ATTN Gaming Industry: Should We Expect Problems With Every New Game Release?
In the wake of what some would consider the most botched month of game releases in history, can the gaming industry handle big releases?
In the wake of what some would consider the most botched month of game releases in history (and we’re only halfway through the month), Ubisoft, 343 Industries, and Sledgehammer Games have left many of us wondering if any of these companies are equipped to handle AAA title releases. For those under a rock for the past fourteen days; Assassin’s Creed: Unity was nearly unplayable for many gamers (this wasn’t necessarily a server issue though, more on that further down) and Halo: The Master Chief Collection was basically absent of multiplayer for the first 48 hours of its release due to high server loads.
The Call of Duty: Advanced Warfare server issues can almost be expected at this point, because it happens every year, but still, why is it happening? Large-scale online gaming has been around for 10 plus years now, shouldn’t these major companies with millions of dollars and high-paid programmers be able to fix these issues, buy more servers/space, etc.?
Well, I would like to offer a theory. Yes, maybe they can do that. Maybe they can buy more servers and hire more programmers, but why should they? Why should they invest tens, if not hundreds, of thousands of dollars into bolstering servers when the demand will only last a couple of days? The influx and high server load will last two weeks, tops; after that you will begin to see a more steady distribution of traffic to where existing servers can handle it.
“Well, if they do not fix it, I will not play.”
Yes, you will. Don’t lie. The simple fact is that many of us will deal with the problems until they are resolved. It really becomes a numbers game for these studios. If they lose money by adding additional servers, they’re not going to do it. There is not a high enough percentage of gamers who will stop playing due to these errors, plain and simple. Am I saying it’s right? No, but this is a huge, and ever-growing, industry; as many rappers have so eloquently put it, “If it don’t make dollars, then it don’t make sense.”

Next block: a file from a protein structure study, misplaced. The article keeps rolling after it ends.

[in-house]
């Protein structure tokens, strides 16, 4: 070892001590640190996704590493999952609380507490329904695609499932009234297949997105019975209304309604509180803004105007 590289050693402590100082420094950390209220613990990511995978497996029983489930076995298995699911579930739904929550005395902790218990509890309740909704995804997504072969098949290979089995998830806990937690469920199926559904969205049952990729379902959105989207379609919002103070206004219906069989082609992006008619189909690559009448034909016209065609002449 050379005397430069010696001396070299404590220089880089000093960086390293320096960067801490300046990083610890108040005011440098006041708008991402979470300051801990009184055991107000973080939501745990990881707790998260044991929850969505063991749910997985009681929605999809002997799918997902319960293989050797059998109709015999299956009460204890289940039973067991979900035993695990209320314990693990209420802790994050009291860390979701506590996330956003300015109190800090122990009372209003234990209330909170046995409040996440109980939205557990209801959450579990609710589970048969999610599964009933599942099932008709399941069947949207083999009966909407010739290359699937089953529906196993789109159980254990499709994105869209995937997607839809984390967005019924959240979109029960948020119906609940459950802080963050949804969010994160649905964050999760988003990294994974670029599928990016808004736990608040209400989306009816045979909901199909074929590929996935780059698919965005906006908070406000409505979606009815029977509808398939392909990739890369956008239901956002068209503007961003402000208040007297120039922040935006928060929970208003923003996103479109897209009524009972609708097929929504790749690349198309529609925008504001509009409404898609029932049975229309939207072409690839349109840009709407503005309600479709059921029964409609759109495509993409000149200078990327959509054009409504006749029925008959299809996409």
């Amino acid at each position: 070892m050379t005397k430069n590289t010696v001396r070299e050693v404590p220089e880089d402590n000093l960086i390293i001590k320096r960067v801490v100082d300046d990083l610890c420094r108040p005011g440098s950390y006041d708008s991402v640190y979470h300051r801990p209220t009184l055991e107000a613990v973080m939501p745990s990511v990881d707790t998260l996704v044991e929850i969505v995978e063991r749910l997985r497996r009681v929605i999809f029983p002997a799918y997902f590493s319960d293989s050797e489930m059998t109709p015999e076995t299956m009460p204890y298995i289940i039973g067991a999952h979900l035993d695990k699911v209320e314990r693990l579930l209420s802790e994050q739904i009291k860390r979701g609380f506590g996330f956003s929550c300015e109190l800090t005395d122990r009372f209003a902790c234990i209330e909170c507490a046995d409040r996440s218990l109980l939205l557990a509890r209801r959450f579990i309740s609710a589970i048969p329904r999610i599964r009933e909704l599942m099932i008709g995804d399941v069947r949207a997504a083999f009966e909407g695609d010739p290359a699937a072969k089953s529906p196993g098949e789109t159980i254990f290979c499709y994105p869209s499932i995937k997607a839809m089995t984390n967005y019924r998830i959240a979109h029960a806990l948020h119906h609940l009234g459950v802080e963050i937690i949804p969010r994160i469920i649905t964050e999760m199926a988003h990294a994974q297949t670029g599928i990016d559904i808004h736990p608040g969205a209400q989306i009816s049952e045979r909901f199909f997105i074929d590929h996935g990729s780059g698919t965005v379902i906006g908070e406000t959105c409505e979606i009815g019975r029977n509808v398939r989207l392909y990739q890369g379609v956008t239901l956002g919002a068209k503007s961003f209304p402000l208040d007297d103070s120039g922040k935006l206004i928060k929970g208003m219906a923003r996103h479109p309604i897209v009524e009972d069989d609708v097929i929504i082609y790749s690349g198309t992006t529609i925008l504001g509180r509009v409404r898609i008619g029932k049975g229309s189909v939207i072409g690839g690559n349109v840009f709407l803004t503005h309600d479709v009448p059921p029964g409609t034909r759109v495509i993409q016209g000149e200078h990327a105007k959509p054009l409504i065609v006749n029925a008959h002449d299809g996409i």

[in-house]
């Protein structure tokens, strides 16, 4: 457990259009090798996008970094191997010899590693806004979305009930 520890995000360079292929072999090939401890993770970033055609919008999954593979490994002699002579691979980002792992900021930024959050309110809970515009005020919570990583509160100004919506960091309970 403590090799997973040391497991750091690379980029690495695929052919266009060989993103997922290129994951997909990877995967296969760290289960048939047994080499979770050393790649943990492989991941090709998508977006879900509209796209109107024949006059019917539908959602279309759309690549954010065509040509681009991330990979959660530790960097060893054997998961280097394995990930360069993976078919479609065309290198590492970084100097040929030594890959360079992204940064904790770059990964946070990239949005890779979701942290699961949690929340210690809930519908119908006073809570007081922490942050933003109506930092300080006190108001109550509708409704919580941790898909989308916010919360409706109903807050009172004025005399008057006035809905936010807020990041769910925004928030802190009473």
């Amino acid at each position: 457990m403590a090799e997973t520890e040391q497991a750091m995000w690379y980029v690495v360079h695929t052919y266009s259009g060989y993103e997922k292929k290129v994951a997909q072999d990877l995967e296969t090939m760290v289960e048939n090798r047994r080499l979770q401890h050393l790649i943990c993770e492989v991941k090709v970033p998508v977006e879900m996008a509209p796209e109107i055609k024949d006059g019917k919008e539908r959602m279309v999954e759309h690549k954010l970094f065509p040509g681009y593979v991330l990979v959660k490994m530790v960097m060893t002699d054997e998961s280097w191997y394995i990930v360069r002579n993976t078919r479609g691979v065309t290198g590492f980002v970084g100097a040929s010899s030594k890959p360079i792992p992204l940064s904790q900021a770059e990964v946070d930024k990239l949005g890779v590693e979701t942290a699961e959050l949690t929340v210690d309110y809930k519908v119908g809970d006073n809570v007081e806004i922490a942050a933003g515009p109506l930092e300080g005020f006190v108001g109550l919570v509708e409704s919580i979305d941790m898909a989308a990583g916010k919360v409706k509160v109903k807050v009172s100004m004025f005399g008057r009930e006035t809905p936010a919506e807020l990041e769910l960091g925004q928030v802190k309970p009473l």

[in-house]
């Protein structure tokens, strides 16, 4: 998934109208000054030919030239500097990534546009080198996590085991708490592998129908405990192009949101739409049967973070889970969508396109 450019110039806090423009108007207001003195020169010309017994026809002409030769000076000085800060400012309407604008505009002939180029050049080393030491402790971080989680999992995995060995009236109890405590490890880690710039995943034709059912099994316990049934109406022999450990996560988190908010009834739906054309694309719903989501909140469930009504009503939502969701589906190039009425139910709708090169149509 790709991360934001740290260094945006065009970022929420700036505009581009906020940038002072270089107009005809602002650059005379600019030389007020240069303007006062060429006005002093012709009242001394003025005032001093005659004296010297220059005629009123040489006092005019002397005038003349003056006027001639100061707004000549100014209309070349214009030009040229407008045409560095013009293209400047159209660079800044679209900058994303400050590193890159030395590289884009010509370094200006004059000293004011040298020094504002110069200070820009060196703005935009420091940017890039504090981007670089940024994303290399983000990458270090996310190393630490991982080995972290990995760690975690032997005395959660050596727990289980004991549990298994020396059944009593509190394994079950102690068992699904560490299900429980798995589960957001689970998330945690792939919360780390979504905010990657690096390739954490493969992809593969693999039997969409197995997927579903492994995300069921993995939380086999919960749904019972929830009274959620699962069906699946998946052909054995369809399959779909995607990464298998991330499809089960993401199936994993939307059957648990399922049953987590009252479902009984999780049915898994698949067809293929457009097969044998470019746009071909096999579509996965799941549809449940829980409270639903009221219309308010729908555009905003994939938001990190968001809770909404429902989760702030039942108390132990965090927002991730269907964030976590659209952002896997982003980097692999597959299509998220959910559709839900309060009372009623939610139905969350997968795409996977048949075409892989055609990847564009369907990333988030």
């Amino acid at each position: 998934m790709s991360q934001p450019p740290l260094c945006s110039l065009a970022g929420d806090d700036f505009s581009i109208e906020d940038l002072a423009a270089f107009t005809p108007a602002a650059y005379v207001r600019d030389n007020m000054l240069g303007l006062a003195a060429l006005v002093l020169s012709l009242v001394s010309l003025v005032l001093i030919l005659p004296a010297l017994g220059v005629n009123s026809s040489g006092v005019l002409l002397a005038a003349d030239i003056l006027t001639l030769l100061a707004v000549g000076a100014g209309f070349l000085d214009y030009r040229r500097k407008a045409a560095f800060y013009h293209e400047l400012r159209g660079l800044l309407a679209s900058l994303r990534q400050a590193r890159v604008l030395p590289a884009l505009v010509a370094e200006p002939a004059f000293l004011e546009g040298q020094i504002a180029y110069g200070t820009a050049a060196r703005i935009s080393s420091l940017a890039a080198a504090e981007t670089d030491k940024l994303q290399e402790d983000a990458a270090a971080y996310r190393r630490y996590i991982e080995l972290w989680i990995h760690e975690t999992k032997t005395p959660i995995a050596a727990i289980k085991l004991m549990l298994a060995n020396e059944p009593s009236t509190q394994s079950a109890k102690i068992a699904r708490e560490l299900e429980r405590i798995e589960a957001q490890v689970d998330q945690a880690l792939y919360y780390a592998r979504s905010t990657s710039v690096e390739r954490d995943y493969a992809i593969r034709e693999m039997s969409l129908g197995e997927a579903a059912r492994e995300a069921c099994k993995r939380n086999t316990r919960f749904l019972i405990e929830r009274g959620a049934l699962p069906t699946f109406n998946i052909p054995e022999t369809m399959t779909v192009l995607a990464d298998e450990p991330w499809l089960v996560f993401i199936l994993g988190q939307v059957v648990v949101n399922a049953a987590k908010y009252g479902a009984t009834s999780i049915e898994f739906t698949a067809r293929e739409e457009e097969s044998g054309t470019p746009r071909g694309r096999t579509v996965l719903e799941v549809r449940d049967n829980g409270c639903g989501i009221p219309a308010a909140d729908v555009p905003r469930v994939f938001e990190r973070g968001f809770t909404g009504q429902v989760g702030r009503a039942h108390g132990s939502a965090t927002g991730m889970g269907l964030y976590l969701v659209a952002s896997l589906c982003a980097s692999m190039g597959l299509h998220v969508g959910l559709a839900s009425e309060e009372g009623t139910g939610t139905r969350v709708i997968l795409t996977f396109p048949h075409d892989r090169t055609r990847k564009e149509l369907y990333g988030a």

Unless customers leave in high enough quantities to affect the company’s sales, it is not fiscally responsible to address these issues.
“But what about Assassin’s Creed?”
Unity has been plagued with errors since day one, however, none were really pertaining to server load. Their issues revolve more so around production quality, or lack thereof. Ridiculously low frame rates, broken textures, and supreme parkour action are just some of the game’s issues. The game should have been delayed, as there are far too many issues with it to be acceptable. The embargo for reviews on Assassin’s Creed: Unity was 12pm of the release day. The game was out for 12 hours before reviewers were allowed to speak on the many obvious issues with the game. This should have been a sign to gamers that they were about to be in for a rough ride.
While we can all agree that this game should not have been released, we also need to keep in mind that there are so many people involved with these games that a lot of the time it’s not even really up to programmers and project leads. As stated earlier, video games are big industry (48 Billion and growing), and with big industry comes demands from investors and stockholders. Basically what it comes down to is hoping gamers deal with these issues until they can be fixed. Once again, not saying it’s right, just saying how it is.
What do you think? Do you agree?